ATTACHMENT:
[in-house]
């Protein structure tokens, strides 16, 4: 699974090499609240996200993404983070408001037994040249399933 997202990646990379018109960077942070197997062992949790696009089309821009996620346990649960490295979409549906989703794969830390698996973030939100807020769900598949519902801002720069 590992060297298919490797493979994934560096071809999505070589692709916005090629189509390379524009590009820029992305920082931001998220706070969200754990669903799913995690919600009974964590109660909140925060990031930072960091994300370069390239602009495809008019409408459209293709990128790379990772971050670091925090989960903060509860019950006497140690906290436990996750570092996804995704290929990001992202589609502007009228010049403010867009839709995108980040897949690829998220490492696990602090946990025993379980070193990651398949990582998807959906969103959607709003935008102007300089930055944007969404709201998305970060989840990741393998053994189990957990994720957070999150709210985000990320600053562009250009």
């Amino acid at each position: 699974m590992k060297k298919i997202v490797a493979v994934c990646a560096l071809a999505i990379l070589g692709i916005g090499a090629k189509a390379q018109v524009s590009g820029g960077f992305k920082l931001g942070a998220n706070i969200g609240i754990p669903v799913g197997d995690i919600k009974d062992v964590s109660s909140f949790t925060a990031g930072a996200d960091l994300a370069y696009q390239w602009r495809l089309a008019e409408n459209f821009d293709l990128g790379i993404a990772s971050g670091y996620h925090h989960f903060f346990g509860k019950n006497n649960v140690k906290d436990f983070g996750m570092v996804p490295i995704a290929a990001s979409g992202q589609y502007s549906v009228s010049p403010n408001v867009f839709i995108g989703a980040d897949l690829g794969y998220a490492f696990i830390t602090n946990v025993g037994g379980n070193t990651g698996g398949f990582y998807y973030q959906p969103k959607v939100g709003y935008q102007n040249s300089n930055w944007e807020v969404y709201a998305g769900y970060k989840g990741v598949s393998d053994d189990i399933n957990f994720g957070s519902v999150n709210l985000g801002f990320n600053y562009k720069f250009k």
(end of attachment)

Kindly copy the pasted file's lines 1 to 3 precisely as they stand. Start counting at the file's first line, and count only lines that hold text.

[in-house]
């Protein structure tokens, strides 16, 4: 699974090499609240996200993404983070408001037994040249399933 997202990646990379018109960077942070197997062992949790696009089309821009996620346990649960490295979409549906989703794969830390698996973030939100807020769900598949519902801002720069 590992060297298919490797493979994934560096071809999505070589692709916005090629189509390379524009590009820029992305920082931001998220706070969200754990669903799913995690919600009974964590109660909140925060990031930072960091994300370069390239602009495809008019409408459209293709990128790379990772971050670091925090989960903060509860019950006497140690906290436990996750570092996804995704290929990001992202589609502007009228010049403010867009839709995108980040897949690829998220490492696990602090946990025993379980070193990651398949990582998807959906969103959607709003935008102007300089930055944007969404709201998305970060989840990741393998053994189990957990994720957070999150709210985000990320600053562009250009």
């Amino acid at each position: 699974m590992k060297k298919i997202v490797a493979v994934c990646a560096l071809a999505i990379l070589g692709i916005g090499a090629k189509a390379q018109v524009s590009g820029g960077f992305k920082l931001g942070a998220n706070i969200g609240i754990p669903v799913g197997d995690i919600k009974d062992v964590s109660s909140f949790t925060a990031g930072a996200d960091l994300a370069y696009q390239w602009r495809l089309a008019e409408n459209f821009d293709l990128g790379i993404a990772s971050g670091y996620h925090h989960f903060f346990g509860k019950n006497n649960v140690k906290d436990f983070g996750m570092v996804p490295i995704a290929a990001s979409g992202q589609y502007s549906v009228s010049p403010n408001v867009f839709i995108g989703a980040d897949l690829g794969y998220a490492f696990i830390t602090n946990v025993g037994g379980n070193t990651g698996g398949f990582y998807y973030q959906p969103k959607v939100g709003y935008q102007n040249s300089n930055w944007e807020v969404y709201a998305g769900y970060k989840g990741v598949s393998d053994d189990i399933n957990f994720g957070s519902v999150n709210l985000g801002f990320n600053y562009k720069f250009k």